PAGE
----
Stella Nyanzi | Has Social Media Gone Haywire? By Nobert Mao
By Norbert Mao — The arrest and incarceration of Dr Stella Nyanzi has grabbed international headlines. Many commentators say she has been sinned against more than she has sinned. The State is now groping in the dark as her international media coverage has turned her into a hot potato.
The government is damned if she is released and also damned if she remains in jail. They have now turned to mental institutions who are now tasked to examine Dr Nyanzi and determine whether she is of sound mind.
That is comical to put it mildly. Dr Stella Nyanzi is not mad. She is simply the personification of the trapped anguish of frustrated Ugandans who feel over-governed and under-served.
Dr Nyanzi’s vitriolic rhetoric brings to mind Francis Imbuga’s play Betrayal in the City where one of the characters says “when the madness of an entire nation disturbs a solitary mind, it is not enough to say the man is mad”.
But the more important issue is the role of social media. More than two billion people have social media accounts. First let look at the pros. Social media connects people and cements bonds of friendships. They share information about events and activities. They even share photos. Through social media people can find people who share their interests and hobbies. Social media is a promotional vehicle for people, ideas and even products.
But social media is overcrowded. There is information overload so those who want to be heard have to unleash a shrill shout that can be heard above the cacophony of competing voices. Therefore, Stella Nyanzi has to use strong language and target powerful people in order to command the attention of her social media followers.
Social media is a major outlet for false and unreliable information. Some people make up information that leads to panic and the distortion of public opinion. Countless times, social media has been the source of false death announcements concerning people who may be sick but still alive.
To those seeking employment, their social media profiles are now a major source of information for potential employers in determining their suitability as employees. This kind of social media pre-screening can lead to bias and discrimination when a personality assessment is made based on social media profiles.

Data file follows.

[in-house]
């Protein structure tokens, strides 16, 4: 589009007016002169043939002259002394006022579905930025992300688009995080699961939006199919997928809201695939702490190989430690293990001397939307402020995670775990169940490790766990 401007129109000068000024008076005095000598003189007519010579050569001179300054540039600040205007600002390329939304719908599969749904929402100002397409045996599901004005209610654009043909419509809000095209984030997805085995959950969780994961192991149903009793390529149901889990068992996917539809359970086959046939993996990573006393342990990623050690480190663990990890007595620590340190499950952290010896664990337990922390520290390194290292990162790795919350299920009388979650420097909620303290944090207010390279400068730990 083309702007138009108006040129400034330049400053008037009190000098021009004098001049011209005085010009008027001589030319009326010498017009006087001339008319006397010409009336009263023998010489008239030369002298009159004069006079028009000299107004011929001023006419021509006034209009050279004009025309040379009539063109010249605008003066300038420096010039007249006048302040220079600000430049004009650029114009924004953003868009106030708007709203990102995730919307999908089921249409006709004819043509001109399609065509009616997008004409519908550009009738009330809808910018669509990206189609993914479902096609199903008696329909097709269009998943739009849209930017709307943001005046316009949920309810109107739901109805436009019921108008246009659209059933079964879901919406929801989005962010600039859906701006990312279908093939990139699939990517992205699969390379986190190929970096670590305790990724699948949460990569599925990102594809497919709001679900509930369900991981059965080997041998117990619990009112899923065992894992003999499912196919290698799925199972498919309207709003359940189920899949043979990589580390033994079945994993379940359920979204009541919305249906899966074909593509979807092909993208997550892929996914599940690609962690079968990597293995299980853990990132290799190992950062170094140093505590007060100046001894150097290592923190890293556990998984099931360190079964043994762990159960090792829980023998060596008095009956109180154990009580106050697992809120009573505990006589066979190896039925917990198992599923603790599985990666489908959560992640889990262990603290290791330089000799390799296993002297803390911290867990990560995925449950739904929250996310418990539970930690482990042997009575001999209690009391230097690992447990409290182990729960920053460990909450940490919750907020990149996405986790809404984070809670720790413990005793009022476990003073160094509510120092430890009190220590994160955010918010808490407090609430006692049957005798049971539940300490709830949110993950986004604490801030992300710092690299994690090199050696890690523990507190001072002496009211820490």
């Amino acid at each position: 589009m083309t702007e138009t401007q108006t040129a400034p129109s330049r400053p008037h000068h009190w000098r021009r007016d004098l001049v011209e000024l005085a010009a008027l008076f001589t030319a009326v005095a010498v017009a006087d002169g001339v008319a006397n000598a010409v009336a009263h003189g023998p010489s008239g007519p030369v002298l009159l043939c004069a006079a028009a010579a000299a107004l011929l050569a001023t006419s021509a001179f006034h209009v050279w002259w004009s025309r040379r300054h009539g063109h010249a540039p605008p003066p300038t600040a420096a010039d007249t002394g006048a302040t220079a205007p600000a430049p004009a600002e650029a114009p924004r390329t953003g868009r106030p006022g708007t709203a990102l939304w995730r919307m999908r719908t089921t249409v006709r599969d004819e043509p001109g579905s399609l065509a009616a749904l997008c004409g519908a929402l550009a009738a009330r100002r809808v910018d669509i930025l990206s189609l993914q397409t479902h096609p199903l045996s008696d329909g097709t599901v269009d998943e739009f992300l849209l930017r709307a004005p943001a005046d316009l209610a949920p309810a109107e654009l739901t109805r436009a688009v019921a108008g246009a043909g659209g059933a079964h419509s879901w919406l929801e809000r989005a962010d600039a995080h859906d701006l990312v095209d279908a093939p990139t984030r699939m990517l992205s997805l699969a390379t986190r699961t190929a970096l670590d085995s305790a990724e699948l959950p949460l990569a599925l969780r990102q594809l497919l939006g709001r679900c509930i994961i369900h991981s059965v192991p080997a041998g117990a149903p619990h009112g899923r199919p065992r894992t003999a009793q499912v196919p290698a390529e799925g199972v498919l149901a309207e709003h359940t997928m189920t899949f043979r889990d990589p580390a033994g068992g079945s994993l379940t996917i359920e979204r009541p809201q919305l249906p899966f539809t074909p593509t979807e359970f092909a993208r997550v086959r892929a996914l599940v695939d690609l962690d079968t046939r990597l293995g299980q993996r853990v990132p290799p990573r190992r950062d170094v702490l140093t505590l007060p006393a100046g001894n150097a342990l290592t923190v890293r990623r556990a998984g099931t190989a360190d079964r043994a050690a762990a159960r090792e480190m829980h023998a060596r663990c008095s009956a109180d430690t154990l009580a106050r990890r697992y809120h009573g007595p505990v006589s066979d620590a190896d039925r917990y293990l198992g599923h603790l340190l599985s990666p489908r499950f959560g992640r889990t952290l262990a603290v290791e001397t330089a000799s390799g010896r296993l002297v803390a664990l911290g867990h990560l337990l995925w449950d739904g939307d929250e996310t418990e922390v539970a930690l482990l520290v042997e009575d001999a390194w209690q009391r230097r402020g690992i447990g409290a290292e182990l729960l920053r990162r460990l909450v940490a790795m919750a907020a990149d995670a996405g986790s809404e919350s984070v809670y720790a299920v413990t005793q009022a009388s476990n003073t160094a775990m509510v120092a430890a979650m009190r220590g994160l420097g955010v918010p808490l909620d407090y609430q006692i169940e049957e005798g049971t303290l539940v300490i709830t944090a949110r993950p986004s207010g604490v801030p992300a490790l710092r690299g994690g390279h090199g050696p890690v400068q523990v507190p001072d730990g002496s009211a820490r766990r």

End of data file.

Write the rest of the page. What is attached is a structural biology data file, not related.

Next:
This brings me to the criminal prosecution of Stella Nyanzi. Lawyers are required to carry out at least two tests before they undertake a prosecution of a suspect. First is the prospect of conviction.
Is there sufficient evidence? This test means that an objective, reasonable and impartial magistrate/judge is more likely than not to convict the accused. The second test is whether the prosecution serves the public interest.
In our Ugandan environment where the laws are vague the Stella Nyanzi case will be a landmark case which is likely to send the State rushing back to the drawing board to tighten regulations around social media usage. In other countries, like the UK, there have been several laws enacted and these have been tested through various cases.
Uganda can pick a leaf from there. For instance the 1988 Malicious Communications Act criminalises any action of a person who sends electronic communication which is “indecent, grossly offensive, or which is false, or which the sender believes to be false if the purpose or one of the purposes of the sender is to cause distress or anxiety to the recipient”. The offence is one of sending. There is no requirement for the communication to reach the intended recipient.
Tightening the law is, however, only one step. Eventually, it is the courts of law to give a verdict on whether accused individuals have stepped beyond the line of constitutionally guaranteed free speech. It is likely that the courts will interpret the laws in a manner that expands the boundary of free speech.
In the 1992 case of Sunday Times v UK, the court was more emphatic in its defence of freedom of speech. It said “freedom of expression constitutes one of the essential foundations of a democratic society; it is applicable not only to ‘information’ or ‘ideas’ that are favourably received or regarded as inoffensive or as a matter of indifference, but also as to those that offend, shock and disturb…”
So as we grapple with the seemingly uncontrollable power of social media the debate will increasingly be about whether prosecution is in the public interest or the silencing of critics of dereliction of duty by government.
Source — Daily Monitor